|Index||9 reviews in total|
The first season of "Iron Man" was written for the most part by Ron
Friedman, who would be better known to most animation fans as the writer
"Transformers: The Movie." And, quite frankly, the first season of "Iron
The overlarge cast of characters did not help Friedman's meandering scripts, which were usually needless complex (the first episode, "And The Sea Shall Give Up It's Dead," is a very good example of this) - and not in an intelligent way, more of a lurching, stumbling way. Crammed to the gills with awful pseudo-science which didn't make a lick of sense, bizarre, out-of-left-field dialogue (the title of this review is one such example, which Tony spontaneously recites while briefing his teammates), and ill-fitting humour that, for the most part, just wasn't funny, about the only thing this show had going for it was the animation, and even that was weaker than other shows on TV at the time. "Iron Man" season one was entirely too 80's to stack up against it's fellow Marvel shows, such as "X-Men" and "Spider-Man."
It's bizarre, because Friedman also wrote the first season of "Iron Man"'s sister show on the Marvel Action Hour, "Fantastic Four," and it was much better. The pseudo-science and humour WORKED on that show, sounding just right coming out of Mr. Fantastic and the Thing - Friedman seems to be a better hand at dealing with outer space fantasy than with the business-and-espionage world of Iron Man. Regrettably, FF was hampered by truly, truly appalling animation, which could have stepped right out of the 70's. To me, however, "Iron Man" was just the show I had to sit through before I could watch "Fantastic Four."
The SECOND season of "Iron Man," however, saw Marvel Productions switch animation houses, and the whole series got a makeover. Gone was Friedman - gone were the bad humour, oversized cast and stupid plots. The show started to make *sense.* Some of the changes were a little sudden, yes, and could have done with a little exposition to help them (Iron Man's new armour, the sudden appearance of HOMER), and it'd be lying to say that the shift in voice actors for the bulk of the cast wasn't jarring. Ultimately, though, the performances on the show were better in the second season, the animation was modernised, and there was finally a sense of arced plot, as we watched the Mandarin reclaim his rings.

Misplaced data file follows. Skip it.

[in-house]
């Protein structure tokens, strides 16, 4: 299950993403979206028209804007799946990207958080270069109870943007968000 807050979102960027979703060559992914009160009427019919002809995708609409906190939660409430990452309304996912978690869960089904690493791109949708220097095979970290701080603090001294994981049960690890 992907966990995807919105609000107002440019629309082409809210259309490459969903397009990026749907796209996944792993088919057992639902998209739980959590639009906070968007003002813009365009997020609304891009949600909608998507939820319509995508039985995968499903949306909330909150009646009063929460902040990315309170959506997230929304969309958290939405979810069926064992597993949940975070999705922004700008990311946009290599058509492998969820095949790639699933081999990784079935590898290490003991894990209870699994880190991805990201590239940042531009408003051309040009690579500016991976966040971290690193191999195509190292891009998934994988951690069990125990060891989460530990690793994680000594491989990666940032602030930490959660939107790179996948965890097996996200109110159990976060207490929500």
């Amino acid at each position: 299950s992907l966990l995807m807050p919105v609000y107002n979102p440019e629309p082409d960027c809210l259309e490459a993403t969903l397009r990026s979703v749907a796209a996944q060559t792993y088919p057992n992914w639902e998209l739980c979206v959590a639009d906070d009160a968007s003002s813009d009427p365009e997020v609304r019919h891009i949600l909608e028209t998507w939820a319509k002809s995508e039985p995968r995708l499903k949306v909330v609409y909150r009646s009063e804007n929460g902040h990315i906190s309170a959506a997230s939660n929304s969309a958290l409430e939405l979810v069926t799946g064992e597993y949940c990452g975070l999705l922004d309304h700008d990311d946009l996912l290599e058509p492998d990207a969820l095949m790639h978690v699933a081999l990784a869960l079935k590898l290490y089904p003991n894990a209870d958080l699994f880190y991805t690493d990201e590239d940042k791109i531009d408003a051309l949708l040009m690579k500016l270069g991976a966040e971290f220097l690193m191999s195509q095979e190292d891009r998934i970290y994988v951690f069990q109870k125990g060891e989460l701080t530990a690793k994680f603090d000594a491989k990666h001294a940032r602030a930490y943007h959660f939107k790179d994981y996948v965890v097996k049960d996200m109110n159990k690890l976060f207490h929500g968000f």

You can bet your booties that if an "Iron Man" motion picture is produced, then some old episodes of this series will see a DVD/video re-release - hopefully they'll elect to go with the vastly superior second season.
I don't think any current Marvel cartoons can compare to the awesome 1960's
cartoons but the Marvel cartoons from the 90's and early 21st century are
still entertaining enough.
This Iron Man series was shown in 1994 and Iron Man was joined by other superheroes which meant much more action and excitement. Joining Iron Man were the likes of Hawkeye, War Machine and Spider-Woman. And Iron Man's armour was so cool.
The villains were okay but Iron Man's arch-enemy The Mandarin tended to be over-exposed a bit too much. He didn't look much like The Mandarin from the comic book;he looked more like Ming the Merciless from the 1980's Defenders Of The Earth cartoon.
All in all, there was plenty of action throughout the series run.
In the mid-90s there was a string of cartoons based on Marvel comics,
from the wildly successful Spider-Man and X-Men to the lesser ones such
as The Incredible Hulk, Fantastic Four and this show, Iron Man. FF and
Iron Man both started as part of the Marvel Action Hour with debut
seasons of 13 episodes each. They were both rubbish. Choppy animation,
lame out of place CGI and inconsistent voice acting didn't help the
stories, which ranged from limp and mediocre to indecipherable (one
episode about a plane being stolen through some sort of time
displacement makes absolutely no sense).
Despite this, Iron Man got a second season and managed to prove itself as a good show. The glut of regular characters was cut down. The Mandarin being reduced to appearing in minuscule vignettes at the end of each episode while hislackeys disappeared almost completely, allowing for a fresh batch of villains such as Firebrand and AIM to appear. The Force Works team also broke up, with Century and (the terribly accented) Scarlet Witch being cut almost entirely and Hawkeye reduced to a handful of appearances. War Machine and Spider-Woman were keep along and both managed to grow more as interesting characters in their own right, helped by War Machine finally getting a consistent voice artist in Dorian Harewood. Robert Hays stayed on as the best interpretation of Iron Man yet; smart and funny, yet able to convey action and drama well. He was joined by his armour's new AI Homer, who added some nice comic relief. The show improved in the second season visually as well. The art became more detailed and moodier, the animation much smoother and the mind-numbing opening credits of the MAH season were replaced with a fairly cool rock theme. If you can catch it in repeats, the second season of Iron Man is well worth watching, with engaging and entertaining super-hero stories (many of which are adaptations of stories from the comics, such as the Armour Wars two-parter). Just try and avoid the first season.